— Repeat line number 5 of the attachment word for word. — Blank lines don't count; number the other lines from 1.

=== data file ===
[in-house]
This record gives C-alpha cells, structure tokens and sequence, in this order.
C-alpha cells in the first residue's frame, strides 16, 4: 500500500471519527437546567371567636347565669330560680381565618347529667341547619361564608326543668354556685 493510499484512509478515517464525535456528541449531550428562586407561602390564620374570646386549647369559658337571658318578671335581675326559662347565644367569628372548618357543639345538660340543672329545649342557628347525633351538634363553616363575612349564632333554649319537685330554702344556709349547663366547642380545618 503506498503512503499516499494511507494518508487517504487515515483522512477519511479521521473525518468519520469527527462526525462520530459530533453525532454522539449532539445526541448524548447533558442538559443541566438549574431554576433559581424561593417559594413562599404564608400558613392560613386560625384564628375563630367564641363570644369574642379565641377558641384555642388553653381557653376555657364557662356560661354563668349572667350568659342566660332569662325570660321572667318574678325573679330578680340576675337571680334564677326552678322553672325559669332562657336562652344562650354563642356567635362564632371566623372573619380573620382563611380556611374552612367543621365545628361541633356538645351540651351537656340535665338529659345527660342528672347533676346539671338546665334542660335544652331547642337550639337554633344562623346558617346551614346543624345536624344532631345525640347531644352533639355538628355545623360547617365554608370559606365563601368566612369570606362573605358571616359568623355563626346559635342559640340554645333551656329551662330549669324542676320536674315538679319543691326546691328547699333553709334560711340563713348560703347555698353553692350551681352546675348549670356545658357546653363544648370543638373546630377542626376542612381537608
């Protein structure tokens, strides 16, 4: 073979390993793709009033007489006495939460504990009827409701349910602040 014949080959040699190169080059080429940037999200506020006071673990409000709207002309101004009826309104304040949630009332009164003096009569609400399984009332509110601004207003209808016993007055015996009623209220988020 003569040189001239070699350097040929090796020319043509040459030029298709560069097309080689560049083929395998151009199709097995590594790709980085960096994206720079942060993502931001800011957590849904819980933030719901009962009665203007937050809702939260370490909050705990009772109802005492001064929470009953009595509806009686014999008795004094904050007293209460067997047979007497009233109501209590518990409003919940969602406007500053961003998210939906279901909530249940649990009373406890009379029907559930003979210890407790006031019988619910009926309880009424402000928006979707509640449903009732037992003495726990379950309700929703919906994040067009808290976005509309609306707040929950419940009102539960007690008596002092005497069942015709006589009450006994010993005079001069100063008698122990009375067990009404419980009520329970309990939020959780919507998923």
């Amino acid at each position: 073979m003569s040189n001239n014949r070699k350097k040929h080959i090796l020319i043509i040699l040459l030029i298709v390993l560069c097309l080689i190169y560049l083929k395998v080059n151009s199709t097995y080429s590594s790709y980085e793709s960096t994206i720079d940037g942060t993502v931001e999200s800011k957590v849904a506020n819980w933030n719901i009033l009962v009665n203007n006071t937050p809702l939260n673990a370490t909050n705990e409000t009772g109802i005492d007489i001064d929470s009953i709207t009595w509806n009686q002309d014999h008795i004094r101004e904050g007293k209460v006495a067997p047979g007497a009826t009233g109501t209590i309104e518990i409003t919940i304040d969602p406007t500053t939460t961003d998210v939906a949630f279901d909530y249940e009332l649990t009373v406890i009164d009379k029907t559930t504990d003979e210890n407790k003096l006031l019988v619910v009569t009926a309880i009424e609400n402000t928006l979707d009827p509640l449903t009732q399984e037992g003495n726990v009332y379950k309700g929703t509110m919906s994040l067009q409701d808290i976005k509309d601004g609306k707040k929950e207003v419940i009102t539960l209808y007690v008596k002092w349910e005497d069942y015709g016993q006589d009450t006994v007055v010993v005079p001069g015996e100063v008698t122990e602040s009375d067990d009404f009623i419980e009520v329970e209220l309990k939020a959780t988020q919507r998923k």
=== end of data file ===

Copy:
């Amino acid at each position: 073979m003569s040189n001239n014949r070699k350097k040929h080959i090796l020319i043509i040699l040459l030029i298709v390993l560069c097309l080689i190169y560049l083929k395998v080059n151009s199709t097995y080429s590594s790709y980085e793709s960096t994206i720079d940037g942060t993502v931001e999200s800011k957590v849904a506020n819980w933030n719901i009033l009962v009665n203007n006071t937050p809702l939260n673990a370490t909050n705990e409000t009772g109802i005492d007489i001064d929470s009953i709207t009595w509806n009686q002309d014999h008795i004094r101004e904050g007293k209460v006495a067997p047979g007497a009826t009233g109501t209590i309104e518990i409003t919940i304040d969602p406007t500053t939460t961003d998210v939906a949630f279901d909530y249940e009332l649990t009373v406890i009164d009379k029907t559930t504990d003979e210890n407790k003096l006031l019988v619910v009569t009926a309880i009424e609400n402000t928006l979707d009827p509640l449903t009732q399984e037992g003495n726990v009332y379950k309700g929703t509110m919906s994040l067009q409701d808290i976005k509309d601004g609306k707040k929950e207003v419940i009102t539960l209808y007690v008596k002092w349910e005497d069942y015709g016993q006589d009450t006994v007055v010993v005079p001069g015996e100063v008698t122990e602040s009375d067990d009404f009623i419980e009520v329970e209220l309990k939020a959780t988020q919507r998923k």